Talking of liberals there are several single issue campaigns with branches in Cardiff. Most are the property of one or other left sect or another and most do very little. None of them would appear to have any interest in reaching out to the working classes. This is true of the Stop the War Campaign which has been led by the SWP from the beginning by virtue of their being first in the field and by making alliances with various individuals. This has kept the meetings of the group small and repelled new activists due to the meetings simply rubberstamping anything the London leadership suggests and being very dull indeed as a result. Curiously at one point a trade union officer was elected to the local steering committee but true to form the comrade elected did exactly nothing. Despite my harassing the comrade concerned, a member of the ill-named cpgb group, via e mails with suggestions as to activity directed towards the trades unions.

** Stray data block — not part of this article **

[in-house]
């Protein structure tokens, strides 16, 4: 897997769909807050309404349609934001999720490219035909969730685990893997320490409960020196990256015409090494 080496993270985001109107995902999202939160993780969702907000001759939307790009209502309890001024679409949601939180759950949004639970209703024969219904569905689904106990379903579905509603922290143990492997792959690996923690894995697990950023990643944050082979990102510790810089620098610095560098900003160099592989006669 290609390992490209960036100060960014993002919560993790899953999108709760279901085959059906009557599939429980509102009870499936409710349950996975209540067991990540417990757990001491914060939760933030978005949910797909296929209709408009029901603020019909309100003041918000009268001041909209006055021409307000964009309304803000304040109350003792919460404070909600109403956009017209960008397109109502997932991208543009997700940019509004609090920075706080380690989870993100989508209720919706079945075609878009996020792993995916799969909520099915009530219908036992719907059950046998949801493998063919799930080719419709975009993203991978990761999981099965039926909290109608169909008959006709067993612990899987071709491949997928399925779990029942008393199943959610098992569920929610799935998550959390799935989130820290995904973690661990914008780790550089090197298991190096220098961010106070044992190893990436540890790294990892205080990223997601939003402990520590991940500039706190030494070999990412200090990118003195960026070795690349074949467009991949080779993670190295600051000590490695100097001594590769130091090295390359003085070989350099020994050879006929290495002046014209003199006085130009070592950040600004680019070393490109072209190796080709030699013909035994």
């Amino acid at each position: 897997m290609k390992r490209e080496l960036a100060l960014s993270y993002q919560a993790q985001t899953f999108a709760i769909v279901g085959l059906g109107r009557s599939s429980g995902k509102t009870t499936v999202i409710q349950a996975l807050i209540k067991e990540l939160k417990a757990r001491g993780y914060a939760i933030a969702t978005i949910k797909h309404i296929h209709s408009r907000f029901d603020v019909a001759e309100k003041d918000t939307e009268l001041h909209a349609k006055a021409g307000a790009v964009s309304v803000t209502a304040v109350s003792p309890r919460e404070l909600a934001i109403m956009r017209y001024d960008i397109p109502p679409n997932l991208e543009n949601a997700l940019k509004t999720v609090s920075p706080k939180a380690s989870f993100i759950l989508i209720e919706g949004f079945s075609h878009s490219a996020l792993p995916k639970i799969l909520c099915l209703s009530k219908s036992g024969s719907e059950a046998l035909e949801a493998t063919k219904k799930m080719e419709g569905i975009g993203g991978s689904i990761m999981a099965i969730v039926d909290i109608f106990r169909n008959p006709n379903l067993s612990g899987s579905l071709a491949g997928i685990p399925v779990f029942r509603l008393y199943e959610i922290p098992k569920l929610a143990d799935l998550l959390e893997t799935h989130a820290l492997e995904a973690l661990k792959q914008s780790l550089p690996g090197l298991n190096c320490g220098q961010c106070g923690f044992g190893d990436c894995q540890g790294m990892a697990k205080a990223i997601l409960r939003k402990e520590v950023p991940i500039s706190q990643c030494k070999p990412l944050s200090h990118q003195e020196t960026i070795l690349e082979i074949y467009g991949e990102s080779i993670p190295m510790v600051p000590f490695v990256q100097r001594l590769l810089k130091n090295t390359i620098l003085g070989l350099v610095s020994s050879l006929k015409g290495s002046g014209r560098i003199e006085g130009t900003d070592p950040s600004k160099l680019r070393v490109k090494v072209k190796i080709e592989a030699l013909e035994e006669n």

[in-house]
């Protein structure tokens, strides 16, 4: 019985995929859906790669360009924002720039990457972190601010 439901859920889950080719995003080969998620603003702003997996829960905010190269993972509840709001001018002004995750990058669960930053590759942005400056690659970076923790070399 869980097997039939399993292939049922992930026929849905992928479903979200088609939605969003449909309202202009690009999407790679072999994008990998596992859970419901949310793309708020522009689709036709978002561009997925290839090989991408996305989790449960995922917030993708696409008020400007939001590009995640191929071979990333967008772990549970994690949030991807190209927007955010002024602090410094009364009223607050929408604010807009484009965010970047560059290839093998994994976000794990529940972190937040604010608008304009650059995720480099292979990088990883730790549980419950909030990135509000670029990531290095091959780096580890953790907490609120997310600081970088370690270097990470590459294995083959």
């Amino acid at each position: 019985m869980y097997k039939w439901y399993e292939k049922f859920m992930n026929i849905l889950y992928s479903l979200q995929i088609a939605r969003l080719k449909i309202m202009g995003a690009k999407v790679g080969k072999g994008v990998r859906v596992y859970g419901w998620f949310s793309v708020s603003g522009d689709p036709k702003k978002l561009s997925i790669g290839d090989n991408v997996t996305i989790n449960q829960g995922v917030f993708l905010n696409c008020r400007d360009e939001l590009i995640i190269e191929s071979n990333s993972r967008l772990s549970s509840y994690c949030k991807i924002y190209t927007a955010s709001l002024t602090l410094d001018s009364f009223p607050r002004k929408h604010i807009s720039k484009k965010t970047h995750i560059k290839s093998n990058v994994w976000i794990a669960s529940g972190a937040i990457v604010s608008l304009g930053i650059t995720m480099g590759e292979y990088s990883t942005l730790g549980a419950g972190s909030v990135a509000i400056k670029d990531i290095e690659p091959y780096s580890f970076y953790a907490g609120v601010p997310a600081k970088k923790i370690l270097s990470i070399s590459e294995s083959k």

In addition to the STWC there are numerous other single issue campaigns most of which are very middle class, respectable and lacking in both activity and any interest in the working classes. Some admittedly do want donations from trade union bodies but other than that see nothing of interest in that sphere of life. Perhaps the two most interesting campaigns to have any activity here in the last decade are the Campaign for Climate Change and CRISIS. The latter being a campaign set up prior to the closure of the Cardiff Royal Infirmary some years ago to call for protection of the services provided by that hospital. Although briefly important, due in part to the work of the SP, it has had no real impact for years now but given that few of the services formerly provided by the CRI have been lost and new facilities have been built this should not be surprising. As for the CCC it is a national campaign with no discernable working class aspect to it and oriented on youthquake demonstrations. A rather aimless and pointless campaign if we are to be truthful.